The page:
My recent column on the Hur Herald: The Garden Marathon:
(As published today on www.hurherald.com)
Passed Basic Gardening, Freezing
and Canning: On to Chickens 101
Iâ€™m very proud of my education. I graduated from Marietta High School, Parkersburg Beauty College, Washington State Community College, and Glenville State College. I have four diplomas, plus. And yet, here in such a rural region, I feel like a complete idiot. I was likely 20 years old before I realized that â€œmade from scratchâ€ meant â€œnot out of a box.â€ I thought the box was scratch.
My first vegetable garden was a fiasco. What I did harvest, I ate immediately, and there was no surplus to concern myself with preserving. My first year canning tomatoes was a disaster. And the first year I canned peppers and made pepper relish and jelly was successful, but I didnâ€™t know to wear gloves and seriously burned my hands with chemical burns.
As someone who moved here from â€œthe city,â€ I have a suggestion for welcoming folks. Take them the traditional plate of food (with recipe included) and a copy of â€œThe Complete Idiotâ€™s Guide to Country Living,â€ or my favorite, â€œStoreyâ€™s Basic Country Skills.â€ Theyâ€™ll thank you again and again, and itâ€™ll save you from bailing them out so often.
Iâ€™m still afraid of the pressure canner, but I have mastered making applesauce in the crock pot, and can freeze just about anything you give me.
When I moved here, and found myself in a garden, or kitchen â€“ I had to learn from scratch. When I worked outside our home, I never really had the time to focus on learning about canning or gardening or cooking â€“ and it has taken me nearly twelve years to have both the time and knowledge to have even moderate success with the garden, and thus another three years to fully learn about canning and freezing and drying.
I think I have moved past basic vegetable gardening, and I am darn proud of my flower beds. We doubled the size of our vegetable garden this year — trying some new things — and I feel confident that I can preserve our harvest for the year(s) to come. In other words, I have enough experience now to know what NOT to do, so I think I can pull it off. I feel now, after fourteen years, that I can plant, grow, harvest and preserve a garden with moderate success.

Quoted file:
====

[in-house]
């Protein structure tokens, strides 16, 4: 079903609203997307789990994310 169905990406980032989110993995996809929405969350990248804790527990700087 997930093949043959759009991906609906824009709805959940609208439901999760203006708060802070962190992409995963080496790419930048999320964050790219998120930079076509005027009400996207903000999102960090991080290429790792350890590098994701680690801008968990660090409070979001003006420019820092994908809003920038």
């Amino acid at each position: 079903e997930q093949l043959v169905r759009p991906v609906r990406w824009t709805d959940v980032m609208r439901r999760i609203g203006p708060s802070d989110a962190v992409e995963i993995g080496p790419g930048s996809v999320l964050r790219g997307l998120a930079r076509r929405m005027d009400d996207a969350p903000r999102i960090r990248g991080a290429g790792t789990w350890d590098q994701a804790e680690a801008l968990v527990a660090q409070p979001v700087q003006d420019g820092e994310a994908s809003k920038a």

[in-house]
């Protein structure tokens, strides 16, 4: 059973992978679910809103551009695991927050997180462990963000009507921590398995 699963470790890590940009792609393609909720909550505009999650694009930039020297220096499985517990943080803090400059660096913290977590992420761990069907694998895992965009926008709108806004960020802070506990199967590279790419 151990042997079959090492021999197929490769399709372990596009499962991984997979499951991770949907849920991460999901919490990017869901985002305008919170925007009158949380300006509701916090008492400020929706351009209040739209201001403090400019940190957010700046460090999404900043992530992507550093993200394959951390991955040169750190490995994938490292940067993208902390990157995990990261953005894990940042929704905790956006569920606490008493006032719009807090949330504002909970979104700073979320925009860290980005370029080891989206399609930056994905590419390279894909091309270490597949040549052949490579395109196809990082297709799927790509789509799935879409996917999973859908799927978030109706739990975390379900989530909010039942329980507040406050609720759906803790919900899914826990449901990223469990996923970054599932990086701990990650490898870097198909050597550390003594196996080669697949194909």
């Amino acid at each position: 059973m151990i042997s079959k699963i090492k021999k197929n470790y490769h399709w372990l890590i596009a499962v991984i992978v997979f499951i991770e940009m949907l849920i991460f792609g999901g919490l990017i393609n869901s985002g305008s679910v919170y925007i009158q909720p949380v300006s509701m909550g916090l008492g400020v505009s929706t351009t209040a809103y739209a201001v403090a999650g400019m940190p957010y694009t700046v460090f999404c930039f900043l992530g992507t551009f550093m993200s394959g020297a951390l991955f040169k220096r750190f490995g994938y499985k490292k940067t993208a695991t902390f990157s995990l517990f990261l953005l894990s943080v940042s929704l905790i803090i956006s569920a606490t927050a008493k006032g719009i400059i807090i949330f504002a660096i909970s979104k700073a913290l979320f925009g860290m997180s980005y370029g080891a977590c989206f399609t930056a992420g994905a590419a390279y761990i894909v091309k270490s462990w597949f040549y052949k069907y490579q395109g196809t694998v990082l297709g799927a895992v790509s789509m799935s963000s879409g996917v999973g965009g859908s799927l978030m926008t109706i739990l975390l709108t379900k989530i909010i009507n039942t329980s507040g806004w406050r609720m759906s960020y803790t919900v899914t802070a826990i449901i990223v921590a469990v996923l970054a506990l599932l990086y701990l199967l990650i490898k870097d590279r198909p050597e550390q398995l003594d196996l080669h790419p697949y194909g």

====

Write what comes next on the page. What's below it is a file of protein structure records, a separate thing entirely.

This year, however, I have selected a new challenge. Iâ€™m getting chickens. I announced this to my friend Sue, who asked, â€œWhat kind of chickens do you want?â€ I replied, â€œThe kind that lay eggs.â€ Until a few months ago, thatâ€™s all I knew about chickens. I want eggs, and Iâ€™m afraid of roosters. Thatâ€™s all I knew.
I wanted chickens last year. Frank, knowing my ignorance, was not as excited as I. And when I said I didnâ€™t want a rooster, several folks told me, â€œYou canâ€™t have eggs without a rooster!â€
I was dismayed, because I really, really donâ€™t like roosters. I was flogged by a rooster when I was a kid, and I certainly donâ€™t want one of those around.
It was several months before I discovered that if you want eggs to eat — not to hatch â€“ you donâ€™t need a rooster. When I shared my discovery with Frank (who of course, knew this all along) he began asking me how I intended to house the chickens.
â€œWell,â€ I said. â€œThey have a coop and they run around the yard, right?â€
â€œDo you want chickens tearing up your flower beds?â€ He asked, knowing how I fret and coo over my flowers.
â€œNo,â€ I said, perplexed.
â€œSo you need a coop and a penâ€¦â€ He started, and left me again to find my own solution.
Then, I discovered chicken tractors. Movable coops. Small investment; low maintenance; some limited evening roaming for the hens. I had my solution. Frank could put me off no longer.
I then announced to my mother on one of our Saturday morning chats, â€œIâ€™m getting chickens this year,â€ and she, â€˜country-girl-turned-city-girlâ€™ laughed at her â€˜city-girl-going-countyâ€™ daughter. â€œWhat are you going to do when itâ€™s time to kill them?â€ She asked. â€œKill them? Iâ€™m not going to kill them.â€ I said. â€œIf theyâ€™re dead, they canâ€™t lay eggs.â€
I donâ€™t have my chickens yet. I donâ€™t even have the chicken tractor but I have the supplies I need. I donâ€™t know what chickens eat, or why they donâ€™t fly away, but I do know what critters will eat my chickens, and I do know a lot of people who have chickens that I can call and learn from, because there is no â€œComplete Idiotâ€™s Guide to Raising Chickens.â€
One reason I enjoy Two-Lane Livinâ€™ so much is because I, along with our readers, get to learn from our columnists. I learned how to grow my own garlic, clean my house with basics like baking soda and vinegar, save money on every day things, make my own compost, and more. For me, Two-Lane Livinâ€™ is like my own â€œComplete Idiotâ€™s Guideâ€ to whatever topic each columnist has chosen to discuss. Several of our columnists even have chickens, and although none of them have covered chickens yet, I know I can contact them with questions any time I need.